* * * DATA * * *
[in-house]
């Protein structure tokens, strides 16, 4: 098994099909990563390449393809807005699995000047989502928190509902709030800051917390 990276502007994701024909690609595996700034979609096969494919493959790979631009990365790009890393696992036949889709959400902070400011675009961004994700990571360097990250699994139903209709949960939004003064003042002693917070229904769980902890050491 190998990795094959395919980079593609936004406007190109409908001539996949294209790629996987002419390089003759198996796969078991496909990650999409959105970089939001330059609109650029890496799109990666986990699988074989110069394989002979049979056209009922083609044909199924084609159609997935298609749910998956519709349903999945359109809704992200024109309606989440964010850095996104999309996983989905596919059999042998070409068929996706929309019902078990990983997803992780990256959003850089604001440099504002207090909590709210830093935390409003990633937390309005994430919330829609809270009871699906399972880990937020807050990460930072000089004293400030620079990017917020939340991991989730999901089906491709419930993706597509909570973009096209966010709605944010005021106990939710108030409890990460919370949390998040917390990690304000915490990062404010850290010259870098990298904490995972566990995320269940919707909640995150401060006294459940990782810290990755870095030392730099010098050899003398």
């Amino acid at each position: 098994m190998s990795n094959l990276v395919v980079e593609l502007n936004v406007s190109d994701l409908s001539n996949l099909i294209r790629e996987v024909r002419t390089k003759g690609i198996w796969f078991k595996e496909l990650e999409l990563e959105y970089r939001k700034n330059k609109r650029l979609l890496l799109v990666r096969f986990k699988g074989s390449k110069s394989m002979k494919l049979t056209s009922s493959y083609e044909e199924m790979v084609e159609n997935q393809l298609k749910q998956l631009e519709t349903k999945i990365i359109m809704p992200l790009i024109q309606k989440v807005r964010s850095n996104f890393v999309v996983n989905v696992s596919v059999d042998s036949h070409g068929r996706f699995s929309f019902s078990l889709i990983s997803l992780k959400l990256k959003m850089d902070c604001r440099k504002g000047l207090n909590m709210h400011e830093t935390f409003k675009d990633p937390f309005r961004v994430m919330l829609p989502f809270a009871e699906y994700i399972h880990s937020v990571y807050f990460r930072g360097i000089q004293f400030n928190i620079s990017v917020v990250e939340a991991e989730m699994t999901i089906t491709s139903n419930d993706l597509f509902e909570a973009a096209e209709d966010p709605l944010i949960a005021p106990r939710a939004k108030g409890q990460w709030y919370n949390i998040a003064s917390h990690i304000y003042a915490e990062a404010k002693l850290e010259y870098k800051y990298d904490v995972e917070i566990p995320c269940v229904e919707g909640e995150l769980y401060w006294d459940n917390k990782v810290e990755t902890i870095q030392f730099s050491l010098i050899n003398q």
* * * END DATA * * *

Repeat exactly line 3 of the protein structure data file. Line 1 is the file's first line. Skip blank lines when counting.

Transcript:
């Amino acid at each position: 098994m190998s990795n094959l990276v395919v980079e593609l502007n936004v406007s190109d994701l409908s001539n996949l099909i294209r790629e996987v024909r002419t390089k003759g690609i198996w796969f078991k595996e496909l990650e999409l990563e959105y970089r939001k700034n330059k609109r650029l979609l890496l799109v990666r096969f986990k699988g074989s390449k110069s394989m002979k494919l049979t056209s009922s493959y083609e044909e199924m790979v084609e159609n997935q393809l298609k749910q998956l631009e519709t349903k999945i990365i359109m809704p992200l790009i024109q309606k989440v807005r964010s850095n996104f890393v999309v996983n989905v696992s596919v059999d042998s036949h070409g068929r996706f699995s929309f019902s078990l889709i990983s997803l992780k959400l990256k959003m850089d902070c604001r440099k504002g000047l207090n909590m709210h400011e830093t935390f409003k675009d990633p937390f309005r961004v994430m919330l829609p989502f809270a009871e699906y994700i399972h880990s937020v990571y807050f990460r930072g360097i000089q004293f400030n928190i620079s990017v917020v990250e939340a991991e989730m699994t999901i089906t491709s139903n419930d993706l597509f509902e909570a973009a096209e209709d966010p709605l944010i949960a005021p106990r939710a939004k108030g409890q990460w709030y919370n949390i998040a003064s917390h990690i304000y003042a915490e990062a404010k002693l850290e010259y870098k800051y990298d904490v995972e917070i566990p995320c269940v229904e919707g909640e995150l769980y401060w006294d459940n917390k990782v810290e990755t902890i870095q030392f730099s050491l010098i050899n003398q």